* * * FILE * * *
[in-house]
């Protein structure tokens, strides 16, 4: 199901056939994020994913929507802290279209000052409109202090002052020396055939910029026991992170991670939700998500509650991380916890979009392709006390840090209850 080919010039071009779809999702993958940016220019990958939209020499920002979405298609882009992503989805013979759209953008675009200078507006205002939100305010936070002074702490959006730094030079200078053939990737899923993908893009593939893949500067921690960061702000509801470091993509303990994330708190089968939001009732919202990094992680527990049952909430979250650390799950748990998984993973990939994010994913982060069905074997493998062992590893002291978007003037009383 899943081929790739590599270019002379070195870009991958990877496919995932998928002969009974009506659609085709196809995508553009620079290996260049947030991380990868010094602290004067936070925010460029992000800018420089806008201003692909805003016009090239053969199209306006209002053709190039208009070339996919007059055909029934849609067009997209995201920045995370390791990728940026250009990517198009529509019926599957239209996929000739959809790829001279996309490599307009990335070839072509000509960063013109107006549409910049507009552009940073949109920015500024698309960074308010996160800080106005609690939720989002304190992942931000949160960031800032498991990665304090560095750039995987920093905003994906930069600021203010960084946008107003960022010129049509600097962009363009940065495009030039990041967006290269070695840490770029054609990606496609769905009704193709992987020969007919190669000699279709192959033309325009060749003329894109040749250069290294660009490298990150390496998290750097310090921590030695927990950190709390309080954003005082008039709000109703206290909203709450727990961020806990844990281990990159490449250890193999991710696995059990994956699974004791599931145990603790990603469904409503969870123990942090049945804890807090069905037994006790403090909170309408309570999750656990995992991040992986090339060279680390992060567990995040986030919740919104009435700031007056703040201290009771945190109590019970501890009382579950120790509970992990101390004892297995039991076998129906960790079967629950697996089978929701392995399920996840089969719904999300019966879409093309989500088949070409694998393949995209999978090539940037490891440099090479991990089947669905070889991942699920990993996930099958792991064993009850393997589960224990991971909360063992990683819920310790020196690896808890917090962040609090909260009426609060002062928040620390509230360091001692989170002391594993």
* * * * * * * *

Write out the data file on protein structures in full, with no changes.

[in-house]
């Protein structure tokens, strides 16, 4: 199901056939994020994913929507802290279209000052409109202090002052020396055939910029026991992170991670939700998500509650991380916890979009392709006390840090209850 080919010039071009779809999702993958940016220019990958939209020499920002979405298609882009992503989805013979759209953008675009200078507006205002939100305010936070002074702490959006730094030079200078053939990737899923993908893009593939893949500067921690960061702000509801470091993509303990994330708190089968939001009732919202990094992680527990049952909430979250650390799950748990998984993973990939994010994913982060069905074997493998062992590893002291978007003037009383 899943081929790739590599270019002379070195870009991958990877496919995932998928002969009974009506659609085709196809995508553009620079290996260049947030991380990868010094602290004067936070925010460029992000800018420089806008201003692909805003016009090239053969199209306006209002053709190039208009070339996919007059055909029934849609067009997209995201920045995370390791990728940026250009990517198009529509019926599957239209996929000739959809790829001279996309490599307009990335070839072509000509960063013109107006549409910049507009552009940073949109920015500024698309960074308010996160800080106005609690939720989002304190992942931000949160960031800032498991990665304090560095750039995987920093905003994906930069600021203010960084946008107003960022010129049509600097962009363009940065495009030039990041967006290269070695840490770029054609990606496609769905009704193709992987020969007919190669000699279709192959033309325009060749003329894109040749250069290294660009490298990150390496998290750097310090921590030695927990950190709390309080954003005082008039709000109703206290909203709450727990961020806990844990281990990159490449250890193999991710696995059990994956699974004791599931145990603790990603469904409503969870123990942090049945804890807090069905037994006790403090909170309408309570999750656990995992991040992986090339060279680390992060567990995040986030919740919104009435700031007056703040201290009771945190109590019970501890009382579950120790509970992990101390004892297995039991076998129906960790079967629950697996089978929701392995399920996840089969719904999300019966879409093309989500088949070409694998393949995209999978090539940037490891440099090479991990089947669905070889991942699920990993996930099958792991064993009850393997589960224990991971909360063992990683819920310790020196690896808890917090962040609090909260009426609060002062928040620390509230360091001692989170002391594993």